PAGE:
For many gays, lesbians and trans people, accepting who you are means chucking the standards of mainstream society. But retired nurse Gloria Allen doesn’t think that means young LGBTs have to sacrifice things like politeness, deportment and civility. Allen, a 66-year-old trans woman, is running an unconventional charm school out of Chicago’s Center on Halsted, where students learn how to speak like a gentleman and sit like a lady—whether they were born one or not.
“I may be sounding old-fashioned, but I would see these young people wearing negligee-type clothes on the street and I would say, ‘How could they leave the house looking like that?'” Allen, who often goes by “Mama Gloria,” tells the Chicago Tribune. “When you’re a part of a minority community, what you do reflects the whole,” she said. “It may not be fair, but that’s reality.”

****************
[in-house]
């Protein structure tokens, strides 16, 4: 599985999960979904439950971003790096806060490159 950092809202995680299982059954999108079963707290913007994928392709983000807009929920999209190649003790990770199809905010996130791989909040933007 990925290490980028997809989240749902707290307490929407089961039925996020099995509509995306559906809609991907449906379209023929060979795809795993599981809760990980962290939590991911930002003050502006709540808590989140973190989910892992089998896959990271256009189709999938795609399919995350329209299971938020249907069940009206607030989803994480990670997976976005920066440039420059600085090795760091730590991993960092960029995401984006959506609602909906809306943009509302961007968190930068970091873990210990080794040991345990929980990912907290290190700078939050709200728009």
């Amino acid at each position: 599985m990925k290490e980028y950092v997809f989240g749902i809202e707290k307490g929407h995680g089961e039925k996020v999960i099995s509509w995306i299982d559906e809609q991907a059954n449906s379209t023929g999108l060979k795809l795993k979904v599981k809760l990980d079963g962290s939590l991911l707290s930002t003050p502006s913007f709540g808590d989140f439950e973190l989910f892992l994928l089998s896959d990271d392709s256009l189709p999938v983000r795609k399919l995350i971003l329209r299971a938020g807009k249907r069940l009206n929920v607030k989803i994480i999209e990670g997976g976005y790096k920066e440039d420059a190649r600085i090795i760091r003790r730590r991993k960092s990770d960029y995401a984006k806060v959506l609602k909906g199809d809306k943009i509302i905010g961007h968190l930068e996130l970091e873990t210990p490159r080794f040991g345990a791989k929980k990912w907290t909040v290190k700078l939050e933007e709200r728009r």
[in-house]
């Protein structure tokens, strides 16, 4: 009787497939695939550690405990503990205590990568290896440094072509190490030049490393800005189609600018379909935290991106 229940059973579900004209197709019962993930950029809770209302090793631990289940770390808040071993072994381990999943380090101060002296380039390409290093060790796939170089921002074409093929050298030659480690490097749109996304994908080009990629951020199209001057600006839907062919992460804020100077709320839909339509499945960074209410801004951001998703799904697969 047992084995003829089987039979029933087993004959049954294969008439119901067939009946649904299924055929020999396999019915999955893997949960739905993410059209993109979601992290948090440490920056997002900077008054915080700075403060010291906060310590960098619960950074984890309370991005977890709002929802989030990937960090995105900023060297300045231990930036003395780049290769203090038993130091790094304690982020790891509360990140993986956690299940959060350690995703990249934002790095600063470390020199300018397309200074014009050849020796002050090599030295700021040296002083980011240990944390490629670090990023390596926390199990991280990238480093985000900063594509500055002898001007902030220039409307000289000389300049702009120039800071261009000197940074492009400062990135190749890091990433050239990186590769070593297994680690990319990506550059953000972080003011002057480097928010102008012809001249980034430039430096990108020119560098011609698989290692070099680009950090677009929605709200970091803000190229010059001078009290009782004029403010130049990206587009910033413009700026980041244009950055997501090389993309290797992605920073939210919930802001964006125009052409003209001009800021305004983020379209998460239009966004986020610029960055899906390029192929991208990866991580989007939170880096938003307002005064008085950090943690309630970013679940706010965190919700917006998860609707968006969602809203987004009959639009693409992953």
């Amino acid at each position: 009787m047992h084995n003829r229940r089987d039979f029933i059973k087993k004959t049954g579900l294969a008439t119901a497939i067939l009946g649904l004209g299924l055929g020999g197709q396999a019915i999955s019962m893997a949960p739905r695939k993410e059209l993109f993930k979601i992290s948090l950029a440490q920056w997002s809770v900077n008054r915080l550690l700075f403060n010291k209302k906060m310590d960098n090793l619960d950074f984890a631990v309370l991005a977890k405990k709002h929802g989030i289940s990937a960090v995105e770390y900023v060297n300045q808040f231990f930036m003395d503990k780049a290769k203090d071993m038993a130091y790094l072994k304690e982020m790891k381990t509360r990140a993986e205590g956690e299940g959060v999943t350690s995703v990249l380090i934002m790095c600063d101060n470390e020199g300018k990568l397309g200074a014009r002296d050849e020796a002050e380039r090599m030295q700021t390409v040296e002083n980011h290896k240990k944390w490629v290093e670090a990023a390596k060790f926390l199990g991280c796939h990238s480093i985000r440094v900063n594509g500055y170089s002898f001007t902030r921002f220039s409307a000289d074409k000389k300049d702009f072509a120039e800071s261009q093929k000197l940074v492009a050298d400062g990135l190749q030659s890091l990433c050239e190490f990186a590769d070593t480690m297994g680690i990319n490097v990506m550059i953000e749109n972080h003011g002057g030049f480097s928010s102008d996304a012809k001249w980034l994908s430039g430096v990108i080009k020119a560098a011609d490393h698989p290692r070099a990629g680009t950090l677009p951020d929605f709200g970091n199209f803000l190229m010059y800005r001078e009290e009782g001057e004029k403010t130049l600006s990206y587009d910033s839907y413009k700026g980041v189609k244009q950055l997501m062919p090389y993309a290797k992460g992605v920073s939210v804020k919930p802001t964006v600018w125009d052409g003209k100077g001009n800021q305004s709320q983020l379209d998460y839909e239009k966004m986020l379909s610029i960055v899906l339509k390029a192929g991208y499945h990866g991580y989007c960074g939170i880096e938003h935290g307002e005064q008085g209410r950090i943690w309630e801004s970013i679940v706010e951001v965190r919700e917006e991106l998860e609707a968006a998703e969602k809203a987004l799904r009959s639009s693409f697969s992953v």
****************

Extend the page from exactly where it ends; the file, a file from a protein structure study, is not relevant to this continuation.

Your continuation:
Her class, which meets Thursday evenings at the center, offers lessons in makeup, dress, diet and exercise, proper dining etiquette and conversation skills. (No profanity, for example.)
Some might think Allen is setting the movement back by telling teens to cross their legs and wear conservative clothing. But she also offers practical, sometimes life-saving advice about safe sex, drug and alcohol abuse and transitioning. Allen cautioned one trans girl who was doubling up on her hormone treatments: “You’re putting your body, your liver and kidneys, at risk… You’ve been a boy for 19 years. You can’t turn into a girl overnight. Be patient. I don’t want you to hurt yourself.”
Mama Gloria sounds like a wonderful blend of Miss Manner, RuPaul and Auntie Mame. We kind of wish we had her in our lives when we were growing up. We might have avoided that whole sloppy bleach-blonde and flannel-shirt grunge look of the 1990s.